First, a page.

China Town
(Spadina Avenue from College to Dundas, TTC Streetcar 510)
One of the largest in North America, Toronto’s China Town is filled with great shops, grocery stores, herbs and Chinese remedies. There are a number of restaurants that encourage family style dining, you can order a number of items and share with your family or group around a large table equipped with a lazy Susan, other restaurants feature Dim Sum, order what you want off the carts rolled to your table. My favorites include Yeuh Tung (111 Elizabeth) for their amazing Chicken in a Hot Pot, the  Hua Sheng Supermarket (293 Spadina) and Tap Phong Trading Co. (360 Spadina) for amazing deals on kitchen ware and other home items.

Kensington Market
(Kensington Avenue, Baldwin Street & Augusta Avenue, TTC Streetcars 510, 506 & 505)
Just west of China Town find Kensington Market. Its a great area for vintage clothes and furniture, and craft shopping, picking up some groceries or grabbing a bite to eat. The last Sunday of the month from May through October the area is pedestrian only. Some of my favorite stops include Blue Banana Market (250 Augusta) for one of a kind gifts, Bungalow (273 Augusta) for retro clothes and furniture, Tom’s Place (190 Baldwin) for designer suits and accessories at discount prices, Global Cheese (76 Kensington) for exotic and specialty cheeses to bring home and enjoy, and vintage clothing favorites Dancing Days (17 Kensington) and Courage My Love (14 Kensington).

Art Gallery of Ontario
(317 Dundas Street West, TTC Streetcar 505)
I may be a little biased, but it is so amazing to have a small piece of Gehry excellence in Toronto. Toronto born Architect Frank O. Gehry’s transformation of the Art Gallery of Ontario has accomplished his goal of bringing the gallery to the public. The large glass exterior of the museum, incredible new entrance, the brilliant staircases and 5th floor tower are worth the price of admission. The museum is one of the largest in North America and houses a collection of works from 100 AD to present, the galleries feature Canadian, European, photography, the Thompson Collection, and two of my personal favorite are the contemporary and Henry Moore galleries. General admission $19.50, Wednesday nights entry to Permanent Collection is free from 6 p.m. – 8:30 p.m. When you have finished in the AGO, go behind the building down Beverly Street to Grange Park, here you can see the final gallery: the exterior staircase leading to the big blue Gehry box a top the AGO and the Ontario College for Art and Design‘s Tabletop, designed by acclaimed British Architect Will Alsop.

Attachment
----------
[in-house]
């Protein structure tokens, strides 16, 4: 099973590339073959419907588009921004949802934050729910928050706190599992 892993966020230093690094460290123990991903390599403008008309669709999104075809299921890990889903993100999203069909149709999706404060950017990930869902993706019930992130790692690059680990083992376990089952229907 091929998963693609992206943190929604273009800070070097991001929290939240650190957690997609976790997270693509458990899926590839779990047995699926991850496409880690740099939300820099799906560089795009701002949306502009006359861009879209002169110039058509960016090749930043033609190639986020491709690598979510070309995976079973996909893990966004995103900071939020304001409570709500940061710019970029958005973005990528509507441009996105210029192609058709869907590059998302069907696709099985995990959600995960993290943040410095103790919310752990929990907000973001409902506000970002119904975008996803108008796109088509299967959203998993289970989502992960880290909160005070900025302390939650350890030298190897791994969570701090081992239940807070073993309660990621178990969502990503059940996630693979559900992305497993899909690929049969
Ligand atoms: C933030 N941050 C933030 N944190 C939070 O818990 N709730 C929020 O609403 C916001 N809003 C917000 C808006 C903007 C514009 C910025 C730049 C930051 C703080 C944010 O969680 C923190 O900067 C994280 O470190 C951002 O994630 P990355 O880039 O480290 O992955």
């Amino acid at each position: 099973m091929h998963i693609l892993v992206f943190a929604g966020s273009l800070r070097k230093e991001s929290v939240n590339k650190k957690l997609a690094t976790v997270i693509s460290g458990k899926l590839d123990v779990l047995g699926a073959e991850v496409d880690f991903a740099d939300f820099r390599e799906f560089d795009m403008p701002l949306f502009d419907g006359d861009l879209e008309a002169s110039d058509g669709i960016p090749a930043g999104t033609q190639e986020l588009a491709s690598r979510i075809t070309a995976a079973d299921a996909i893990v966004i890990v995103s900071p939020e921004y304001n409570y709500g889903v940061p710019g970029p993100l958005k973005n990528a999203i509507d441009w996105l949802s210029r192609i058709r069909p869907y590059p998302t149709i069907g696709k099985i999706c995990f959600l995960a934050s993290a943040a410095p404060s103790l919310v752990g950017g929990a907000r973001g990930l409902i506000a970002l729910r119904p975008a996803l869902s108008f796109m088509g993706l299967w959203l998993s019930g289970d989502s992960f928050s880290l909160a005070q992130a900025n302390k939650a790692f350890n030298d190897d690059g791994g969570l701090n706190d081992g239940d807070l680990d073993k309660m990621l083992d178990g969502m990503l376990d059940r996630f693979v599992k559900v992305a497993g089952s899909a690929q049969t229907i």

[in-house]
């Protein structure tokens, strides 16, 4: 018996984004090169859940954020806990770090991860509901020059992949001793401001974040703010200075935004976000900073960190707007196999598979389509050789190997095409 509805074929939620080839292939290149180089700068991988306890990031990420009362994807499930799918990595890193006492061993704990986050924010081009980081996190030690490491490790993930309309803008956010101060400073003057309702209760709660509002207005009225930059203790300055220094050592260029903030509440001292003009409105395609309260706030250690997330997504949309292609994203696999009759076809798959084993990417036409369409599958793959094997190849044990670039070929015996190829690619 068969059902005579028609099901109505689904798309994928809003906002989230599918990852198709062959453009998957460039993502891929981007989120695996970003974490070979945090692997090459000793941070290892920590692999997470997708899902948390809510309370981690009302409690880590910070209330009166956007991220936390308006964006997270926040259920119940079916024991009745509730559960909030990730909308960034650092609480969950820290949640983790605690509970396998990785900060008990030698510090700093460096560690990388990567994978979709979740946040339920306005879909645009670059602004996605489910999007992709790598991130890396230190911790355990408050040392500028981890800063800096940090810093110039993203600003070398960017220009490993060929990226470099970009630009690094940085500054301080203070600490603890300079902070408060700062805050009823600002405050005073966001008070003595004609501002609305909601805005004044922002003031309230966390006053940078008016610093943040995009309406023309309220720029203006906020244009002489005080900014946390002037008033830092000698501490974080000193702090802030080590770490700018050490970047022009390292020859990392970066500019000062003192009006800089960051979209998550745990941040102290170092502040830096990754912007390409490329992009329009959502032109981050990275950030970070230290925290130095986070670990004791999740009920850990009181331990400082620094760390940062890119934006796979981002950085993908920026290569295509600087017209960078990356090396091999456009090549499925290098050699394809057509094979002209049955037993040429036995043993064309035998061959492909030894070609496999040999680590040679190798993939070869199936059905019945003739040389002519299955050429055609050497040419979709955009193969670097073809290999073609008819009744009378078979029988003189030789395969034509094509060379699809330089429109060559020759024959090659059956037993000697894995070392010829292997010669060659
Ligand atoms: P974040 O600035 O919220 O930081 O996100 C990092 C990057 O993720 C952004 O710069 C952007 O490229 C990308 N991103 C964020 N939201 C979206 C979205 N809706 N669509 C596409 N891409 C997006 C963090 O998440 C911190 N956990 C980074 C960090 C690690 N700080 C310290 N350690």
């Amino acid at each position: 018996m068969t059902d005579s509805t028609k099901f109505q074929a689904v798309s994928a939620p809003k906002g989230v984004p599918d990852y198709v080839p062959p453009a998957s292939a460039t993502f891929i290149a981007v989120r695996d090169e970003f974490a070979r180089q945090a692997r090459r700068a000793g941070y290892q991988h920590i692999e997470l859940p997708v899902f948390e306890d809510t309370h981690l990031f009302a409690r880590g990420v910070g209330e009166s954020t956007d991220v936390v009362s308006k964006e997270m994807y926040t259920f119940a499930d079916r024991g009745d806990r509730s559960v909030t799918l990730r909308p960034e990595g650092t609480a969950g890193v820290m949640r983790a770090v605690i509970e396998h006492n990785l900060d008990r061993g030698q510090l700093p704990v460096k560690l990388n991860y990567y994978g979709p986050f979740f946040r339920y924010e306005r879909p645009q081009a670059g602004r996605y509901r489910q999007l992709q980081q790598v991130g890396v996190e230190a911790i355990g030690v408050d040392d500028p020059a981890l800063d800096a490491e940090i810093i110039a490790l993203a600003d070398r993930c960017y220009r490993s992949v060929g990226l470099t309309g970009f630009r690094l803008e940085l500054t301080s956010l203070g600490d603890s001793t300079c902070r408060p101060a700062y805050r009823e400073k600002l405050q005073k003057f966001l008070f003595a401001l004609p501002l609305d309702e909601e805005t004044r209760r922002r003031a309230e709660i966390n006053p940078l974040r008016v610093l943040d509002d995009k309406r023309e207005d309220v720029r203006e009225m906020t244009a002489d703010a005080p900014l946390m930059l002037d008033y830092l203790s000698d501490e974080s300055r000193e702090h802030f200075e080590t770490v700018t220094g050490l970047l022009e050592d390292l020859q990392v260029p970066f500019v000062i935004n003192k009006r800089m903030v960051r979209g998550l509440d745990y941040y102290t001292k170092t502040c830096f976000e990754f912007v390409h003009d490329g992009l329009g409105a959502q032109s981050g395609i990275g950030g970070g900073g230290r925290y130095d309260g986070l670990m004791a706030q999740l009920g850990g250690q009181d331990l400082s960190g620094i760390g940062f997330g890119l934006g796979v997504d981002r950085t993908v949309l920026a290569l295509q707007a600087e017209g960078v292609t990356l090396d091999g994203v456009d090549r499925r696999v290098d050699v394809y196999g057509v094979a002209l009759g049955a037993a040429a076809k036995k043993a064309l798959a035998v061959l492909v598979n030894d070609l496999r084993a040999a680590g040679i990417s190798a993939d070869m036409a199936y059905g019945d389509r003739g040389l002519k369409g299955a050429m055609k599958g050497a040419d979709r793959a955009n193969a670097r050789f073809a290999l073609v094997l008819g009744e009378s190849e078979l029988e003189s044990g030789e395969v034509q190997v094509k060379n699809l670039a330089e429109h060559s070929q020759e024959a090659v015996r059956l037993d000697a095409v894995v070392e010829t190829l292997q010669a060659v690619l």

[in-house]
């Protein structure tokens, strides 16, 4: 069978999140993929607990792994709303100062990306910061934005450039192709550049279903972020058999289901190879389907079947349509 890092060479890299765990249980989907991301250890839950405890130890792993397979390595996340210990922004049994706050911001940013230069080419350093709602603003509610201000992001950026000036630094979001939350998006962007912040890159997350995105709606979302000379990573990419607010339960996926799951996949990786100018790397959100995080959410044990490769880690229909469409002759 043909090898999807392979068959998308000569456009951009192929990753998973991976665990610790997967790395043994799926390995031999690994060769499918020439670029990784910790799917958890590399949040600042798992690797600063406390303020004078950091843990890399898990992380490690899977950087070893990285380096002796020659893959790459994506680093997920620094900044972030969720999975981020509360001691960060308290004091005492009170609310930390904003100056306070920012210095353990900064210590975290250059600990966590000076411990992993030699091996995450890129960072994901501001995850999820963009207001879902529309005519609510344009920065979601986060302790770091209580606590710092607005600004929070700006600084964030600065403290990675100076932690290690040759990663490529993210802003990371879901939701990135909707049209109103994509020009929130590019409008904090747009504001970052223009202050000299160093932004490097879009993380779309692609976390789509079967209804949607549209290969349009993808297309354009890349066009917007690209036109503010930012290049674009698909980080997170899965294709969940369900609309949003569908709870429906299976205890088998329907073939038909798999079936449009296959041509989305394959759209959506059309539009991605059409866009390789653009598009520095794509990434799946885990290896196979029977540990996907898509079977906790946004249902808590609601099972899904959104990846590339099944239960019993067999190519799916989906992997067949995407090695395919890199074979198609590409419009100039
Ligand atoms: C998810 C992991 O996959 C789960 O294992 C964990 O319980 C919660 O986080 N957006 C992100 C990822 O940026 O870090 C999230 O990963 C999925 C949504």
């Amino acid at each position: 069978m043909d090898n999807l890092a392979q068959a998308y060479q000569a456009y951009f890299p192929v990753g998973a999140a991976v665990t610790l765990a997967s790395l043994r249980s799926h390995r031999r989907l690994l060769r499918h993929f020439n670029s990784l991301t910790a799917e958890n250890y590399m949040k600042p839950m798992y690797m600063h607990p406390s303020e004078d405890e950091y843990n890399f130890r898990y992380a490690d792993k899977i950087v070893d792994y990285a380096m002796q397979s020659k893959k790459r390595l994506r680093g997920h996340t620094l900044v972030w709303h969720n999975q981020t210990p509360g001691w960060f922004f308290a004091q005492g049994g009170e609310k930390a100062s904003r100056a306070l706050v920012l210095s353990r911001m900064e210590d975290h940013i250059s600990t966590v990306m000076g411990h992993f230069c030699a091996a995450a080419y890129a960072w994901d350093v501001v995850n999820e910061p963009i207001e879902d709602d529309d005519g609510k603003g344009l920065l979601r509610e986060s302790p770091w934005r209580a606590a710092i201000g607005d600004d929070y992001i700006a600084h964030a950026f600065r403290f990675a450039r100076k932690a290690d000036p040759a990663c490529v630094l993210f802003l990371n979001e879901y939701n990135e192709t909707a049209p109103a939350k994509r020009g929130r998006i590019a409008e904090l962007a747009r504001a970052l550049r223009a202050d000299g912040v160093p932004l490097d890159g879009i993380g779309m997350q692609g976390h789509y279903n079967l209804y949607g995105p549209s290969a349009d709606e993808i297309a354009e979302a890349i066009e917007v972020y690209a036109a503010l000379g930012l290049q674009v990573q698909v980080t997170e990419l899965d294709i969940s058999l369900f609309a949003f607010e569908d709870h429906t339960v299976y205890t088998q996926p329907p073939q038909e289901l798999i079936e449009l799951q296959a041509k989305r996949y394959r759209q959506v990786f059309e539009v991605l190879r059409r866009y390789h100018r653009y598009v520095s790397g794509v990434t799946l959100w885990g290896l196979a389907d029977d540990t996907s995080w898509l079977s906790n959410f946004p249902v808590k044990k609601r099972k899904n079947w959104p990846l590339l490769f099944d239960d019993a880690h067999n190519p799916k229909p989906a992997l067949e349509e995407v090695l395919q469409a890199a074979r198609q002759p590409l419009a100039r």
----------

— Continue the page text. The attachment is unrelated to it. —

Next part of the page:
Queen Street West
(TTC Station Queen or Osgoode, Streetcar 501)
You can spend a whole day on Queen West, so put on your comfortable walking shoes. Start at Bay Street with Toronto’s Old City Hall and City Hall Nathan Phillips Square on the East and West, then continue to the West side of University to start your shopping day. No matter what you are shopping for there is something for you on Queen West, from salons, shops and restaurants, you can get a make over, redecorate your house, catch up on the latest fashion trends, buy some great fabric and stay well nourished throughout the day. Some of my favorite stops for home decor are Pavilion (739 Queen W), Quasi Moto (789 Queen W), Style Garage (938 Queen W) and The Queen West Antique Centre (1605 Queen W). For fabrics don’t miss Designer Fabric Outlet (1360 Queen W); for shoes B2 (399 Queen W) and Get Outside (437 Queen W); and if your with your man there are even a couple of stops for him Atlas Tools (233 Queen W), Active Surplus (347 Queen West) and Steve’s Music (415 Queen W). If you are coming in for the weekend consider staying at one of the boutique hotels The Drake (1150 Queen W) or The Gladstone (1214 Queen W) and have dinner at Ultra Supper Club (314 Queen W).

Entertainment District
(Between Queen Street and King Street from University to Spadina, TTC station Osgoode or St Andrew, TTC  Streetcars 501 or 504)
This area is the heart of Toronto’s nightlife, there are lots of great restaurants and bars to start your evening before heading out to one or more of the attractions in this area. Here you will find the Canadian Opera Company and National Ballet of Canada at the Four Seasons Centre, Broadway shows at The Princess of Wales and The Royal Alexandra Theatres, the Toronto Symphony Orchestra and other large events at Roy Thompson Hall, and a little further west you will discover Toronto’s “club land” where you can bar hop and dance the night away in one of the many clubs, or catch a movie screening at the Bell Lightbox, the home of the Toronto International Film Festival.

Financial District
(King and Bay Street, TTC Stations King or St Andrew, Streetcar 504)
The area around King and Bay Streets is the Financial District and home to some of Canada’s tallest buildings, 5* luxury hotels and condos, incredible restaurants and great public spaces. One of my favorite stops in this area is Cloud Gardens, a small park between Richmond and Adelaide just west of Yonge, make sure to visit the Cloud Forest Conservatory while you are there. For a little history enter into the lobby of Commerce Court North (243 Bay Street), which was once the tallest building in the British Commonwealth for over three decades. Across the street at King and Bay, find TD Centre, designed by Modernist architect Ludwig Mies van der Rohe who even convinced the City of Toronto to allow him to change the sidewalks around the building to match his masterpiece. Here you can grab dinner at one of Canada’s best restaurants Canoe (66 Wellington Street) on the 54th floor overlooking the city, or visit Canada’s design museum the Design Exchange (234 Bay Street) in the former location of the Toronto Stock Exchange, general admission is $10, every Tuesday evening between 5 p.m. and 8 p.m. admission is pay-what-you-can. Stay at one of Toronto’s newest 5* luxury hotels Trump Toronto (325 Bay Street) or the Ritz Carlton Toronto (181 Wellington Street West).